The discovery of topological phases of matter is one of the most significant breakthroughs in the recent history of solid-state physics. The hallmark of these exotic phases is the emergence, at the frontier between materials described by distinct topological invariant (e.g the so-called Chern number), of localized electronic states whose properties are insensitive to smooth deformations or local imperfections. Notable examples of these protected states are the edge conductivity plateaus in the integer and fractional quantum Hall effects (QHE), and dissipation-less spin currents at the surface of 2D and 3D topological insulators.
Recently, engineering topological invariants in synthetic lattices (e.g. cold atoms, photonic systems, and mechanical arrays) has enabled a much wider and easier exploration of this topological physics. In the Polaritons group at C2N, we aim at extending even further the frontiers of this exploration by taking profit of the unique properties of cavity polaritons confined in patterned microcavity. More precisely, we are interested in time-reversal symmetry broken phases reminiscent of the QHE as well as in nonlinear phenomena (e.g. solitons, vortices, Bose-Einstein condensation…) in topological modes; both of which are widely unexplored yet extremely promising horizons.
Taking advantage of the technological facilities available in the C2N clean-room, our group has developed state of the art semiconductor lattices enabling to fully engineer polariton band structures with well-defined topological properties. For example, honeycomb lattices  (i.e. artificial graphene; see figure on the right) have been implemented and show robust edge states associated to their non-trivial topology, as well as a garden variety of exotic phenomena emerging from the topological properties of Dirac cones. Furthermore, taking profit of the nonlinear properties of polaritons, we recently demonstrated the realization of a topological laser  in a 1D lattice where the resonating mode is protected against perturbations of his environment by topology. Finally, we are interested in topological phases of quasi-crystals [5,6] which exhibit fractal band structures and allow emulating the quantum Hall effect.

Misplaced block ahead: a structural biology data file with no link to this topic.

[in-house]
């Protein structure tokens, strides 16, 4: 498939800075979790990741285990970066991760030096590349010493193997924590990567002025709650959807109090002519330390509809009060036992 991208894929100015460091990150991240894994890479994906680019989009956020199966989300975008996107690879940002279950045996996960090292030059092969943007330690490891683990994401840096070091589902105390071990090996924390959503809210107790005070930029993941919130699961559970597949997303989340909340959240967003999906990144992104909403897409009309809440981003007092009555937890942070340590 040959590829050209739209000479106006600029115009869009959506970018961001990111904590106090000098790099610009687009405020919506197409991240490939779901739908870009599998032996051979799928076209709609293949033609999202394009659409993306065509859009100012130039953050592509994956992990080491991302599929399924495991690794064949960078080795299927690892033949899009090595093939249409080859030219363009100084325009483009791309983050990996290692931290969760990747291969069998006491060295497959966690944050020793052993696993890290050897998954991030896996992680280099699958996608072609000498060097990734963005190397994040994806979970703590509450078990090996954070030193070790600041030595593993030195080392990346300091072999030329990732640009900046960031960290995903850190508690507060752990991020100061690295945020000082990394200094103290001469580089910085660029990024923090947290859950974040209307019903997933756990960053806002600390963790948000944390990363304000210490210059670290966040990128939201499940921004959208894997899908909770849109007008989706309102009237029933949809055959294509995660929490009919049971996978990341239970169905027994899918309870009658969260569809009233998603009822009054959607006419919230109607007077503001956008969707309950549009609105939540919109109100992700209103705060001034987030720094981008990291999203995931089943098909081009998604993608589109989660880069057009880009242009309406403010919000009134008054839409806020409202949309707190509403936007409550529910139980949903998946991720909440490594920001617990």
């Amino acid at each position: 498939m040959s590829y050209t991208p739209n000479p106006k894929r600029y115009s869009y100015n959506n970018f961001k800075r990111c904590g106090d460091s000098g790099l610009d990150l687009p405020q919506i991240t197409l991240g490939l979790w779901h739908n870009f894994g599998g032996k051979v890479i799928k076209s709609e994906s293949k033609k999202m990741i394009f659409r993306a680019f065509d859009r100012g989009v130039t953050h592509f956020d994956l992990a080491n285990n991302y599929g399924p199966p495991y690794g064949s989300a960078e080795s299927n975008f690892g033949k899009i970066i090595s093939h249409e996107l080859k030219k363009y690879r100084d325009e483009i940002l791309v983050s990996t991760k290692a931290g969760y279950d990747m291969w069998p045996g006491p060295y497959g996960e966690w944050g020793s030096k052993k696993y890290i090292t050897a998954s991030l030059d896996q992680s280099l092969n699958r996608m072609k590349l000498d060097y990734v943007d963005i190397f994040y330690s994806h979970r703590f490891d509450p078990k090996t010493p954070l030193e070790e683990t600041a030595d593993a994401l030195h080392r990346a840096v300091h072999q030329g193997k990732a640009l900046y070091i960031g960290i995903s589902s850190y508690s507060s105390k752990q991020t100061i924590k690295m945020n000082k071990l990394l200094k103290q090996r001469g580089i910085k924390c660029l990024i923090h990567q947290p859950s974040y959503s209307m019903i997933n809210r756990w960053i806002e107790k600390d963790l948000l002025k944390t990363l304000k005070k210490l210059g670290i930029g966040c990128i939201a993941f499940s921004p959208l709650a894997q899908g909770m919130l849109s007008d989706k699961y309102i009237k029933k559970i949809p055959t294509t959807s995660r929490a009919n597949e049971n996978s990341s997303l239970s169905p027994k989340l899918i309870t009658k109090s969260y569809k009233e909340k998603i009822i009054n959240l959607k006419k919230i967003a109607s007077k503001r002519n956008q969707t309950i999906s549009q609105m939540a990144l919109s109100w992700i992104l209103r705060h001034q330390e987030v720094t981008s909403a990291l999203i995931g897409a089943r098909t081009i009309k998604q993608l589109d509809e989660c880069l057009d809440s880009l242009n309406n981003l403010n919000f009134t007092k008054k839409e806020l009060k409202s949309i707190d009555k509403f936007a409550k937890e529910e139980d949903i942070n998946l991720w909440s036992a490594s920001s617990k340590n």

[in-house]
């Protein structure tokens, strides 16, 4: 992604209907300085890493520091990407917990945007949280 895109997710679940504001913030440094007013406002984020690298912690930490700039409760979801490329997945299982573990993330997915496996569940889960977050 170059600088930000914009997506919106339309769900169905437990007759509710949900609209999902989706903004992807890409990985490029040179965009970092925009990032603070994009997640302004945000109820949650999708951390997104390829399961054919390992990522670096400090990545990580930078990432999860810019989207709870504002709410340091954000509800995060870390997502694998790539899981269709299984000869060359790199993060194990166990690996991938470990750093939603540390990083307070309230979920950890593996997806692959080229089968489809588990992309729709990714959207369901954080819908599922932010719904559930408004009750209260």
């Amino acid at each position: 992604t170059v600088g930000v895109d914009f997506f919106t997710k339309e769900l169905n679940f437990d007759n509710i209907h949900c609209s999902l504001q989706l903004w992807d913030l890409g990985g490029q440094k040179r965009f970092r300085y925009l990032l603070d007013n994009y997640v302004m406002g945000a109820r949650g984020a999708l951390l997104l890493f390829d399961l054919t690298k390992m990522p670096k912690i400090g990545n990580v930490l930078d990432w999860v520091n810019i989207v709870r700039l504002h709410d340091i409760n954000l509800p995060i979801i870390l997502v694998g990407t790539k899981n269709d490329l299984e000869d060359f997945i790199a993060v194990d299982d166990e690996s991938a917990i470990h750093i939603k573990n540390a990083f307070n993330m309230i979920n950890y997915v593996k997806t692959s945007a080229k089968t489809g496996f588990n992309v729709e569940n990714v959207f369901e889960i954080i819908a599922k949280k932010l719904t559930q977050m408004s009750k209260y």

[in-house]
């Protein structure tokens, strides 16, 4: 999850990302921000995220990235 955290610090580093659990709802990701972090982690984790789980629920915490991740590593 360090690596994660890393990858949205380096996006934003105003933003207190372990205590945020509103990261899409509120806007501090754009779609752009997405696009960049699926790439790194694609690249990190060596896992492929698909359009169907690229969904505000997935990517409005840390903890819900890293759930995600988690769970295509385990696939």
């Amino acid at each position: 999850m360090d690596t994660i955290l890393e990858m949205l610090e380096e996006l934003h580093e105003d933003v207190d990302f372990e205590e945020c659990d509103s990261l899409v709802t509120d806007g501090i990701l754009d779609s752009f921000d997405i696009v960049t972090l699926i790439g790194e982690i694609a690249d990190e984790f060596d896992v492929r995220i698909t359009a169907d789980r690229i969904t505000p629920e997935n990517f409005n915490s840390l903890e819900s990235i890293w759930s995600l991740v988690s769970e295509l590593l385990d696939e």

T. Jacqmin et al. Phys. Rev. Lett. 112, 116402 (2014)
 M. Milicevic et al. 2D Mater. 2, 034012 (2015)
 M. Milicevic et al. Phys. Rev Lett. 118, 107403 (2017)
 P. St-Jean et al. Nat. Photon. 11, 651 (2017)
 D. Tanese et al. Phys. Rev. Lett. 112, 146404 (2014)
 F. Baboux et al. Phys. Rev. B (R) 95, 161114 (2017)